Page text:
High-Grade Bursal Side Rotator-Cuff Repair. A Surgical Outcome Review
High-Grade Bursal Side Rotator-Cuff Repair: A Comprehensive Review
High-Grade Bursal Side Rotator-Cuff Repair is a surgical procedure that addresses rotator cuff tears, a common cause of shoulder pain and disability. This paper provides a comprehensive review of the procedure, its outcomes, and related studies.
Rotator Cuff Tears: An Overview
Rotator cuff tears are a prevalent issue, particularly among the elderly population. They can lead to severe pain and restricted activity, significantly impacting the quality of life. The tears can be classified into partial-thickness tears (PTT) and full-thickness tears (FTT), with the former further divided into articular-sided tears (AST) and bursal-sided tears (BST).
Surgical Techniques and Outcomes
Surgical repair of rotator cuff tears has evolved from open to arthroscopic procedures, with the latter witnessing a dramatic increase in popularity due to its minimally invasive nature. The ideal repair should withstand physiological loads while allowing simultaneous healing. Arthroscopic repairs have shown predictable success, pain relief, and patient satisfaction.
Randomized Controlled Studies and Meta-Analyses
A study by Franceschi et al compared two arthroscopic modalities for AST repair. The study found significant improvements in clinical and functional outcomes and healing for both methods, indicating that they were safe, comparable, and effective.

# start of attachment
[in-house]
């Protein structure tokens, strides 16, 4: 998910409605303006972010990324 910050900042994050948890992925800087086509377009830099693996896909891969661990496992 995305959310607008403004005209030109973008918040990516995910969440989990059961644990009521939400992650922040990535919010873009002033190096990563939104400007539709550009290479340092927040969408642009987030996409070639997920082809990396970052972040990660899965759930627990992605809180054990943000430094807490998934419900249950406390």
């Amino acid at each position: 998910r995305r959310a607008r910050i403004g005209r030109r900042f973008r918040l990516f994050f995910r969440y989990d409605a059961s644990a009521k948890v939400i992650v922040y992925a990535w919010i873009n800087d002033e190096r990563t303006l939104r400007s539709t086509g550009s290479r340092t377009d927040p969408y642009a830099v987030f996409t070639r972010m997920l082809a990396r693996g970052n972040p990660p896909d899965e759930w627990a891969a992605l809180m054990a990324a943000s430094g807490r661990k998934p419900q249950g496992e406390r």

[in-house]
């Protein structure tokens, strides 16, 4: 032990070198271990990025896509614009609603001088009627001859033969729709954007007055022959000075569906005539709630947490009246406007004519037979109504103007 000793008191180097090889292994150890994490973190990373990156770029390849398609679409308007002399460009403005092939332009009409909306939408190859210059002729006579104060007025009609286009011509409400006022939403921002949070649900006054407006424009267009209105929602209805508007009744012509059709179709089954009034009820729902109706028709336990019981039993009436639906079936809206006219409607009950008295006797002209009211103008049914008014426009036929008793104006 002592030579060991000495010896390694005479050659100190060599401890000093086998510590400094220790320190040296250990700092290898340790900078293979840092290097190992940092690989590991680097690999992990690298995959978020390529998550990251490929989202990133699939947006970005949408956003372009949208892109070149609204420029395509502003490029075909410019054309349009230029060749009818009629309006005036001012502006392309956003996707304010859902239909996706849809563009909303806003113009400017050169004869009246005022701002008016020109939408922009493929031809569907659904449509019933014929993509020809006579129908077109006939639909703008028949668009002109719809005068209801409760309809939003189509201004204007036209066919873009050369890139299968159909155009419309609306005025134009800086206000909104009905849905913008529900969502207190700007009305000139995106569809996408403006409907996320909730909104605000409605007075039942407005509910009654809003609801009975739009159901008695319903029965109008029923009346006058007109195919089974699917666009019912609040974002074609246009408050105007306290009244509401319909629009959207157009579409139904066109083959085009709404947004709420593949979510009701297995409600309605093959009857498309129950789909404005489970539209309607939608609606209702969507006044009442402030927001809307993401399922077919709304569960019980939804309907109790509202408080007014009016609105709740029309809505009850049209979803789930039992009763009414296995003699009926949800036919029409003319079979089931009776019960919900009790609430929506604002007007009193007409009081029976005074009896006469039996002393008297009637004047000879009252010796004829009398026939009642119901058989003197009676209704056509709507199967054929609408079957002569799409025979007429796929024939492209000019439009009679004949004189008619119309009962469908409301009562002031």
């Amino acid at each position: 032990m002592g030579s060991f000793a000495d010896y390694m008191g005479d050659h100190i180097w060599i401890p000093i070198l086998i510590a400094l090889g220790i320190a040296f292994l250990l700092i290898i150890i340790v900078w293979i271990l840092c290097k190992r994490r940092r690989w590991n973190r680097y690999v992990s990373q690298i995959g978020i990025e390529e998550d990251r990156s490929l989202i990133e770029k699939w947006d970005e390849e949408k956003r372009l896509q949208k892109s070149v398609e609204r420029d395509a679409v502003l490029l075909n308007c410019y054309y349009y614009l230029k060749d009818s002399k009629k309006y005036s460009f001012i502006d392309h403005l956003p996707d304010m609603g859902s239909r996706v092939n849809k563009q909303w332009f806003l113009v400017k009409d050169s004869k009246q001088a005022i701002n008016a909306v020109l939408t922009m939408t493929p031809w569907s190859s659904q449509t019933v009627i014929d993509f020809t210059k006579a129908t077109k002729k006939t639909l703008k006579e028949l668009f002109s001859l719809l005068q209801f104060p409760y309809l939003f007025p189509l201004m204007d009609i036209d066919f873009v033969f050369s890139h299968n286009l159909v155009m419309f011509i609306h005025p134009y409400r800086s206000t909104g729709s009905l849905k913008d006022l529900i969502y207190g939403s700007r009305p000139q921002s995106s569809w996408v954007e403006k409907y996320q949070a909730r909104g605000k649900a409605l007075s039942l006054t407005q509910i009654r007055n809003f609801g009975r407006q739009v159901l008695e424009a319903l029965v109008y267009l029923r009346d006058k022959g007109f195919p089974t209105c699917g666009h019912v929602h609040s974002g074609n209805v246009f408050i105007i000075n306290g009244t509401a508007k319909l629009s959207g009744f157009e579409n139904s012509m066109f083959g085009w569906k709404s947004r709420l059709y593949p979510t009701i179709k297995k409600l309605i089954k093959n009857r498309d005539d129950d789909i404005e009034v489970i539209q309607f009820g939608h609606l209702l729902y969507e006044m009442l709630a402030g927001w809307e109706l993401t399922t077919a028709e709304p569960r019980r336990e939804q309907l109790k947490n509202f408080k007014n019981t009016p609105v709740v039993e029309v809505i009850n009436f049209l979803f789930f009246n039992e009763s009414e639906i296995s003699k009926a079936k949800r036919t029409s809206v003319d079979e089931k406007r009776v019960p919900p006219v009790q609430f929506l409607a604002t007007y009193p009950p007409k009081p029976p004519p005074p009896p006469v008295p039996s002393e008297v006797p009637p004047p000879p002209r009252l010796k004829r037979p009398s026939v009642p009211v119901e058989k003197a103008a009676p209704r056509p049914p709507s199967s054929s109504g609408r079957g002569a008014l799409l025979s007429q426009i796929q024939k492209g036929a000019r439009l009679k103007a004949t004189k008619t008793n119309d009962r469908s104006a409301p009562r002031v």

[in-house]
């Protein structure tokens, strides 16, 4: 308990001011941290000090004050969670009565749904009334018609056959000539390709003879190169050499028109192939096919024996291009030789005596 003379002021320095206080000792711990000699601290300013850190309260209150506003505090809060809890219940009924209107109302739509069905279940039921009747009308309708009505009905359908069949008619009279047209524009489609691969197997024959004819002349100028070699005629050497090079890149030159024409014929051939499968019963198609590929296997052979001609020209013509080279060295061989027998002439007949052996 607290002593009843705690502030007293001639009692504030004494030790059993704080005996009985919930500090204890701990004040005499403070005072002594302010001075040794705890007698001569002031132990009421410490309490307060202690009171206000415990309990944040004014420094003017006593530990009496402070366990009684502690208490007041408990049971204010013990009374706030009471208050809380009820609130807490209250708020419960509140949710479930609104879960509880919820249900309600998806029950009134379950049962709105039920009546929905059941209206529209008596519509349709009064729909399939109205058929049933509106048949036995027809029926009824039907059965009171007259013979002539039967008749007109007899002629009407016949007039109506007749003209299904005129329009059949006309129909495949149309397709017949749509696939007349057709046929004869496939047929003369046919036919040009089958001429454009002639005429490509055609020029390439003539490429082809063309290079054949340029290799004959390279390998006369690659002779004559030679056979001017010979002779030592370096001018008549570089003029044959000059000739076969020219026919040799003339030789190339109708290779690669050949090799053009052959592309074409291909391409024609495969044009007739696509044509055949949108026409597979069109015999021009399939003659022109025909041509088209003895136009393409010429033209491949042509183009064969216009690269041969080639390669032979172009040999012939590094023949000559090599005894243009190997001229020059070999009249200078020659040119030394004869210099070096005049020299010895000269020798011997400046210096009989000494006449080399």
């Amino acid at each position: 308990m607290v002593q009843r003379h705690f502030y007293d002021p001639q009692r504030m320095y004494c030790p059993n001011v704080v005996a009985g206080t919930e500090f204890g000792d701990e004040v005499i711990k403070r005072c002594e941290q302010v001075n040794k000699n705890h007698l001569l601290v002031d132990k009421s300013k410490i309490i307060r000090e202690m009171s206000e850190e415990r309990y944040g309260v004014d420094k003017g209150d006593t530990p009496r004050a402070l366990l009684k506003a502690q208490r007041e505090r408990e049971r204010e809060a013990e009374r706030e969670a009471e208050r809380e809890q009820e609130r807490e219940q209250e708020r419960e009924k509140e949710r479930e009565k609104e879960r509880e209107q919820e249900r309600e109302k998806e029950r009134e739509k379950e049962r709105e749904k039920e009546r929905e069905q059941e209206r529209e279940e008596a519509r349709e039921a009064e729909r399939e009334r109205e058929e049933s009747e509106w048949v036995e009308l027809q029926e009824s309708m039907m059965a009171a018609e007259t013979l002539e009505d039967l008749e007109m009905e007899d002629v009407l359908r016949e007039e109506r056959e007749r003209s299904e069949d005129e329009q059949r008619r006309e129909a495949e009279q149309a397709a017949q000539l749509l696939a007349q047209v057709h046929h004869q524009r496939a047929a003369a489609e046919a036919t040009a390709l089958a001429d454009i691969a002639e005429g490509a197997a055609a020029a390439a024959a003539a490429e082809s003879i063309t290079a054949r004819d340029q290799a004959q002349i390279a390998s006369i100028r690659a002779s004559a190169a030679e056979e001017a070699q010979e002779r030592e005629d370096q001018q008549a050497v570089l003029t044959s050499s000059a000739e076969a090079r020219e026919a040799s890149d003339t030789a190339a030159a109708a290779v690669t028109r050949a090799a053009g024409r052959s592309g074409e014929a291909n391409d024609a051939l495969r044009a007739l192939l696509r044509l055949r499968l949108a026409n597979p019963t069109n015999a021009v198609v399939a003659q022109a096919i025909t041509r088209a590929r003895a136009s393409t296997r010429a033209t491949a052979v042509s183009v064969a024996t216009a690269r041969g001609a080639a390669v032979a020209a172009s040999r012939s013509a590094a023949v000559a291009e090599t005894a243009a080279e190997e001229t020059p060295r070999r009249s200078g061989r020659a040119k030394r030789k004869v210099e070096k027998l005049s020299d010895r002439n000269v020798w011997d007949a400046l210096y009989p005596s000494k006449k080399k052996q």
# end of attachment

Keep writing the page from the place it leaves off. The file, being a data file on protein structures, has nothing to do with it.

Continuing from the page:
Another study by Koh et al evaluated full-layer repair for more than 50% PTT with preservation of articular fibers. The study found that 87.9% of patients had intact repaired tendons with significant improvements in patient scores.
A meta-analysis by Lindley et al found no significant differences in patient demographics, rotator cuff pathology, rehabilitation protocols, and recurrent defects between mini-open repair and all-arthroscopic repair techniques.
Physical rehabilitation is a vital component of postoperative patient care. Gradual rehabilitation has been advocated in four phases, beginning with 4 to 6 weeks of immobilization, followed by protected passive range of motion (ROM), then a gradual progression to active ROM, and finally, an appropriate resistance exercise program.
Healing is a crucial aspect of the postoperative phase. Factors contributing to optimal repair include intact tendon-footprint motion and contact area, tendon and bone quality. However, the evidence of spontaneous rotator cuff healing, without surgical repair, has been shown to be inadequate, inferior, and limited in animal models.
With the increasing likelihood of rotator cuff tears with advancing age, it becomes essential to promptly recognize cuff tears and timely intervene by providing the most appropriate treatment. Arthroscopic repair, with its inherent advantages and promising outcomes, seems a propitious approach. The addition of a rehabilitation plan provides the requisite nourishment and environment essential for the repaired and recovering tendons. Future directions point towards the application of principles of tissue engineering to achieve enhanced repairs and functional outcomes.